100 Films: Adventure
By Christian Mason • 1 year Ago
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By Christian Mason • 1 year Ago
It is commonly said that before you die, your life flashes before your eyes. Now imagine your disappointment, as you settle back for this final show reel of all your accomplishments, that alongside all the missed sexual opportunities, the countries you’d never visited – you realise the full horrifying extent of all those incredible movies you’d never quite got around to watching! There’d be no turning back – you just denied yourself some of life’s great pleasures. But wait, you’re reading this so we can assume you still have a pulse.
There’s still hope! Get off that gurney, pull that drip out of your arm, run to a video store and ensure you watch each and every one of the following recommendations before it’s too late…
In this edition: Adventure (a film usually involving a journey through exotic locations and a tangible – i.e. not just metaphorical – “quest” ).
“Get off that gurney, pull that drip out of your arm, run to a video store and
ensure you watch each and every one of the following recommendations before it’s too late…”
Jon Voigt and three corporate buddies take one last boating trip down Georgia’s Cahulawassee River before the valley is flooded to make way for a dam. Ned Beatty’s contemptuous attitude towards the local Hillbillies comes back to bite his ass, almost literally, as our protagonists are left ruing the lack of mobile phones back in the 1970s, being forced to fight for their anal virginity and indeed their very survival in the unforgiving wilderness. Deliverance has produced some of the most striking moments in movie history, from duelling banjos to the “squeal like a pig” sequence.
“No-one does world-weary quite like Bogey. And in this John Huston epic he out- Bogeys himself as a paranoid, alcoholic, down-and-out getting gypped in Mexico.“
No-one does world-weary quite like Bogey. And in this John Huston epic he out-Bogeys himself as a paranoid, alcoholic, down-and-out getting gypped in Mexico. After a chance encounter with a talkative old-timer in a poorhouse, Bogart’s Dobbs ignores his remark that he’s “never known a prospector yet that’s died rich” to join him and a fellow bum mining for gold in the mountains of deepest Mexico. While their efforts are initially rewarded, things turn sour as first rival prospectors, and then banditos close in on their camp. But the real enemy is greed, and as the pile of gold grows, so does the mutual mistrust. Watching Dobbs slowly unhinge is a sheer delight.
“Spielberg is so adept at giving audiences what they want he is often seen more as a slick marketing man than the artist he truly is.”
A local cop tries to stop a Great White shark from terrorising bathers in his coastal town. This tour de force destroyed swimming-in-the-sea as a viable pastime for a whole generation. Not many people can lay claim to that. Spielberg is so adept at giving audiences what they want he is often seen more as a slick marketing man than the artist he truly is. Jaws shows him at his Hitchcockian best (even borrowing Vertigo’s dolly zoom effect).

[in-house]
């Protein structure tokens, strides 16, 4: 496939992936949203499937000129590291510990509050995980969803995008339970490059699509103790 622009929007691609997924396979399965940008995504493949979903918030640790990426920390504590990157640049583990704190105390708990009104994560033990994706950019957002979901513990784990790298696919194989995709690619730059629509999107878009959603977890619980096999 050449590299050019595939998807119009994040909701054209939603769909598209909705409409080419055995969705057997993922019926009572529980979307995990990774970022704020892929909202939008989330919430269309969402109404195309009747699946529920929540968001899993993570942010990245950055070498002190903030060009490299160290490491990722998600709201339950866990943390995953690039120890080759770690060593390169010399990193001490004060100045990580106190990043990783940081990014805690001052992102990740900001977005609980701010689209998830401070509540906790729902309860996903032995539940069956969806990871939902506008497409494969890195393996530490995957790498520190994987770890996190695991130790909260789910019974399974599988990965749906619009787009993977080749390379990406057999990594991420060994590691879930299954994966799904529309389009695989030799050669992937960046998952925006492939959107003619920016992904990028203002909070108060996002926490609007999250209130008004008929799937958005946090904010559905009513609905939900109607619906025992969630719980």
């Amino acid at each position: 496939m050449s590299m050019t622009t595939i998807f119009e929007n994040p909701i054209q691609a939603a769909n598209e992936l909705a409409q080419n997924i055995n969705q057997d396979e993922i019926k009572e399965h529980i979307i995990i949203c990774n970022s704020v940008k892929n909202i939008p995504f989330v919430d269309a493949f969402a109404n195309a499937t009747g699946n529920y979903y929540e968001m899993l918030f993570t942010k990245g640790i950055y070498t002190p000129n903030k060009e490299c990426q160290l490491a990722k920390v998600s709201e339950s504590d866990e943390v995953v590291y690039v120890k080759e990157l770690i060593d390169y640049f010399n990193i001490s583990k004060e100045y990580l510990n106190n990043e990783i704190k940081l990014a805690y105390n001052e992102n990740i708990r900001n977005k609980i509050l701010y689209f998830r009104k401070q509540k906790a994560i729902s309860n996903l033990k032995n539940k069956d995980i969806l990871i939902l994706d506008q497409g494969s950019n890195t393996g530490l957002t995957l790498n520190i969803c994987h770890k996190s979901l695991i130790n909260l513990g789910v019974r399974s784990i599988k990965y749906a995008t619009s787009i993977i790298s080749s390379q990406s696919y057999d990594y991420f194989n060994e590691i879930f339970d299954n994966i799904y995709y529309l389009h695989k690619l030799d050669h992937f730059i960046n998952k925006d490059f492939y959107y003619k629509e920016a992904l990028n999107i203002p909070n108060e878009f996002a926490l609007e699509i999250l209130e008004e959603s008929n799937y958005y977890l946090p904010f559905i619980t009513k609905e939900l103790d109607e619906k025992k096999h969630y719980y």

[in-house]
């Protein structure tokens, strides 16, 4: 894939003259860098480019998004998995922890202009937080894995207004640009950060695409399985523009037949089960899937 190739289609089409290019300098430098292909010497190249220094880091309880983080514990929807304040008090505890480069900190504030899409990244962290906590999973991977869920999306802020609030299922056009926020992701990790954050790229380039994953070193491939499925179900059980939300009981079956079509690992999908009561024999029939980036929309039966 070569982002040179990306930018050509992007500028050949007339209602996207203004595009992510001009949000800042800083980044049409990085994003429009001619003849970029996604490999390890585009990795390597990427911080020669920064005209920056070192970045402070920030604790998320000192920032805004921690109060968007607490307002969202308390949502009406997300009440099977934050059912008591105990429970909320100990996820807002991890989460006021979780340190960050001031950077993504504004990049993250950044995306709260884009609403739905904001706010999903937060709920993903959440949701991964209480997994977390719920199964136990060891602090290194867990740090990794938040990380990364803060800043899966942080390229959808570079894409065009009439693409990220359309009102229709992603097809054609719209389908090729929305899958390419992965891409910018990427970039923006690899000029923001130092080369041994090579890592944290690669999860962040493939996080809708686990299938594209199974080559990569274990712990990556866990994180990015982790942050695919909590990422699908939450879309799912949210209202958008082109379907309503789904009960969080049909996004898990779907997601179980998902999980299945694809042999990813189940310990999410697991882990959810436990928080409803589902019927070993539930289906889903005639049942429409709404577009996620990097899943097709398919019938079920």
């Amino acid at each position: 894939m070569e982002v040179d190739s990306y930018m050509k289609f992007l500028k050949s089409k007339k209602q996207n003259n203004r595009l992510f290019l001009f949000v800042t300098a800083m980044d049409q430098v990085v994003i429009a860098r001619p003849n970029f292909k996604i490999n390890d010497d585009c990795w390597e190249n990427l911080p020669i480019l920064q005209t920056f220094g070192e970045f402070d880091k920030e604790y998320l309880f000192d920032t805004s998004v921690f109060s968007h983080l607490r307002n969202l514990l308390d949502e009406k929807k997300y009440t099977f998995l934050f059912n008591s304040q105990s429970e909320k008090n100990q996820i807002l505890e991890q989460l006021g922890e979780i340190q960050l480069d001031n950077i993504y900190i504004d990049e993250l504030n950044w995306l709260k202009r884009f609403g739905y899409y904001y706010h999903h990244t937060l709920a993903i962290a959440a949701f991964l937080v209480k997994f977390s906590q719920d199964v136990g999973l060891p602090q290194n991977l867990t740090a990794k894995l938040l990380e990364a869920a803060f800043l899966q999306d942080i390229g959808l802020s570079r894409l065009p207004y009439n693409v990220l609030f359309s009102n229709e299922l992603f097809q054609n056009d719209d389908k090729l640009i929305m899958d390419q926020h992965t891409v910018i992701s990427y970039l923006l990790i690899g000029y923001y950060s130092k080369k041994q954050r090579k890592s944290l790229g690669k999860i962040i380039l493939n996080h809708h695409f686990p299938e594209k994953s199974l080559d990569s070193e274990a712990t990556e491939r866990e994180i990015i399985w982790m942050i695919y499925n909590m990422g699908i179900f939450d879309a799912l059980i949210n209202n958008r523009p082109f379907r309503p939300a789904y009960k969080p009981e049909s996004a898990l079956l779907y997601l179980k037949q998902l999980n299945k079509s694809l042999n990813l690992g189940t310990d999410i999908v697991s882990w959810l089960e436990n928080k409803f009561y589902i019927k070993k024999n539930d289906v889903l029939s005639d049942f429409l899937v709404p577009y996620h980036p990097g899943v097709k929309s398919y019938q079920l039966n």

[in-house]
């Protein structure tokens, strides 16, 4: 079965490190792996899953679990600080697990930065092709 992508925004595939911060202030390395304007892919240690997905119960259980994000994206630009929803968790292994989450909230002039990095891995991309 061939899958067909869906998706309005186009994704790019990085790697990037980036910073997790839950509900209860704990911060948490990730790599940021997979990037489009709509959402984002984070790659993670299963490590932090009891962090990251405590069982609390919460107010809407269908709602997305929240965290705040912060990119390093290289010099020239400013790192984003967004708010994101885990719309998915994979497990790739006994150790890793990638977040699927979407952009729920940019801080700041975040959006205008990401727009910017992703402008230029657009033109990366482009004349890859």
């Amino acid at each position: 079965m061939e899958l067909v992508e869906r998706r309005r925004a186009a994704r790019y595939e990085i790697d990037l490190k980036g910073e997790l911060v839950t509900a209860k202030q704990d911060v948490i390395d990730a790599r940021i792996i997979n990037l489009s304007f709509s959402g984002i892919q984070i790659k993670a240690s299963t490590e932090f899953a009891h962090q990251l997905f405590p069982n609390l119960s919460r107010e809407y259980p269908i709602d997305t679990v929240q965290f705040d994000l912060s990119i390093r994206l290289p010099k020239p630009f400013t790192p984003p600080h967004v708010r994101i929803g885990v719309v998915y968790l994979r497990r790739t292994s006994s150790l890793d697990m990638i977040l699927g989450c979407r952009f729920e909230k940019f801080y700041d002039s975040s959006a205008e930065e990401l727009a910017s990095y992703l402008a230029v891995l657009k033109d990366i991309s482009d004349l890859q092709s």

Disappointed by the quality of the rubber shark he was given to work with, Spielberg
instead relied on expert direction and editing, not to mention one of the most inspired uses of music, to ratchet up tension and terrify the audience. A masterclass in suspense and contains one of cinema’s great lines: “You’re going to need a bigger boat.” Indeed.
The Wrath of God. Quite possibly Werner Herzog’s finest film. This story of madness and obsession follows Klaus Kinski (playing the eponymous hero) in search of the mysterious city of gold – El Dorado. Filmed on location in the Peruvian rainforest, the Conquistadors engage in a power struggle amongst themselves as they hack their way through dense jungle and unwitting Indians. Herzog’s direction is staggering; from the opening sequence of the Spaniards navigating narrow mountain footpaths to the doomed boat ride up the Amazon. Kinski, a mad genius himself, is perfectly cast – famously terrifying cast, crew and director even after the cameras had long stopped rolling. The final sequences of Aguirre on his raft, railing against God and his enemies as arrows, disease and hunger pick off his crew, are amongst the most memorable in cinema.
“Raiders of the Lost Ark was recently voted the second greatest fi lm of all time by Empire readers for good reason.”
If you haven’t seen this exhilarating tribute to 1930s Saturday matinee serials, then you’re either from Tora Bora or you have a visceral hatred of cinema. Raiders of the Lost Ark was recently voted the second greatest film of all time by Empire readers for good reason. Besides Nazis, treasure, ingenious traps, snakes, biplanes, exotic locations, face melting and treacherous monkeys – you’ll find at its heart a fantastic story, razor-sharp dialogue and surprisingly adult themes…
This is the first and the best of the Indiana Jones franchise and amazingly, given the sumptuous visuals and locations, shot for only $18m (contrast with the execrable, CGI-heavy, Kingdom of The Crystal Skull – estimated budget $185m). In recent years George Lucas has been on a one-man quest to destroy his own legacy, but Raiders serves to remind us that he was once, truly, a master of his art.
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